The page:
Juvenile Idiopathic Arthritis

What is juvenile idiopathic arthritis?

Juvenile idiopathic arthritis is the most common autoimmune joint condition in children. It occurs when the immune system mistakenly attacks the healthy tissues of the joints. The causes are not well understood, but genes may influence the development of this condition. The symptoms involve pain, swelling and stiffness of one or more joints. The diagnosis is usually made based on the symptoms and on a physical examination. Treatment involves taking medications which dampen the immune system. Many children with this condition live well with treatment, and find that the symptoms improve over time.

Risks

Juvenile idiopathic arthritis is an autoimmune joint condition. That means the immune system mistakenly attacks the healthy tissues of the joint. Causes are unknown, but genes may influence the development of this condition. This condition tends to affect children younger than 10, and can affect children as young as 1 year old. It does not occur in adolescents older than 16 years of age. Symptoms tend to manifest at a younger age in girls than in boys.

Symptoms

The most common symptoms of juvenile idiopathic arthritis are painful, swollen and stiff joints which may be accompanied by a rash on the trunk, arms and legs. The joints that are most commonly affected are the wrists, knees and ankles, but other joints can be involved. Many children with this condition also experience regular fevers. The symptoms need to be present for longer than 6 weeks for the diagnosis to be made.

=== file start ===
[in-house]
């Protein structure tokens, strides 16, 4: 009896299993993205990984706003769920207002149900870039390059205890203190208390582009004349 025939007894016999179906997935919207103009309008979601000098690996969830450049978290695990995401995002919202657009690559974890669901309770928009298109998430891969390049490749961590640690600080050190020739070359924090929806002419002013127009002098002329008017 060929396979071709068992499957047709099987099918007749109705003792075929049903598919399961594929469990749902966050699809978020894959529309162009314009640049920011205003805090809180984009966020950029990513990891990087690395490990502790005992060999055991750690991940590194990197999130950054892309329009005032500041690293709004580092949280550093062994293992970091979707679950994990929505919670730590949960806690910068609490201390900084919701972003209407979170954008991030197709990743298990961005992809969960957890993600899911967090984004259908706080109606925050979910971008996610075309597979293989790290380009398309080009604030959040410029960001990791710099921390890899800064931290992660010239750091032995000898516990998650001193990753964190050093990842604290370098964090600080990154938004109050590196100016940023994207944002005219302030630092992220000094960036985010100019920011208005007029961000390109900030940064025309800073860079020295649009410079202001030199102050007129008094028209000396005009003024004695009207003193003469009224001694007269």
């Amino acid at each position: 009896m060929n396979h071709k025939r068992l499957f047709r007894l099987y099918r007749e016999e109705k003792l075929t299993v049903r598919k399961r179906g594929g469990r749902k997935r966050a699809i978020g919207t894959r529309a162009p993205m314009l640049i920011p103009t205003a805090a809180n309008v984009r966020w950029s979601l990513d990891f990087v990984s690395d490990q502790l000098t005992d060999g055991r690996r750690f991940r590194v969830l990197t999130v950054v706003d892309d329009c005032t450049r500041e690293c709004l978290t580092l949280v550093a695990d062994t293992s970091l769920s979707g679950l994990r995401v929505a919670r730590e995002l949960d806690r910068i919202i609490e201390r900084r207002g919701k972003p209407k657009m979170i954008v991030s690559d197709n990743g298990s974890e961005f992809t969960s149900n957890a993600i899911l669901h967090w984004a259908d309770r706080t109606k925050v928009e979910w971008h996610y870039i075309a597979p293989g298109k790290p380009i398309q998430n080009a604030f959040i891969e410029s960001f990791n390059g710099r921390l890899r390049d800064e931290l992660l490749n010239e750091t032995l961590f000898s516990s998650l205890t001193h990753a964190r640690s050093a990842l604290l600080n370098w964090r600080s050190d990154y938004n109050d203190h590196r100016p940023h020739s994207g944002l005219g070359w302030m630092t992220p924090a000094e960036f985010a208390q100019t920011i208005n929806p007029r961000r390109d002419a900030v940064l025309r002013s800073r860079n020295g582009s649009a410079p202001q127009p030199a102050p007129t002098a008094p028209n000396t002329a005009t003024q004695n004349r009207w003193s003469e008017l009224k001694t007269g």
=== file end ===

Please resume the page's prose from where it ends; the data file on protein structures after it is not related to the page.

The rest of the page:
Diagnosis

The diagnosis of juvenile idiopathic arthritis is based on the symptoms and on a physical examination. There is no specific test for this condition, and before the diagnosis can be made, other possible causes for the symptoms should be excluded. X-rays and a series of blood tests are usually carried out at this stage. A diary of symptoms may be helpful in making the diagnosis.

Treatment

Juvenile idiopathic arthritis is treated with medications which suppress the overactive immune system. This is usually chosen by a specialist in childhood joint conditions. Physiotherapy and occupational therapy programmes can be helpful in maintaining strong joints and increasing the patient’s ability to do normal activities.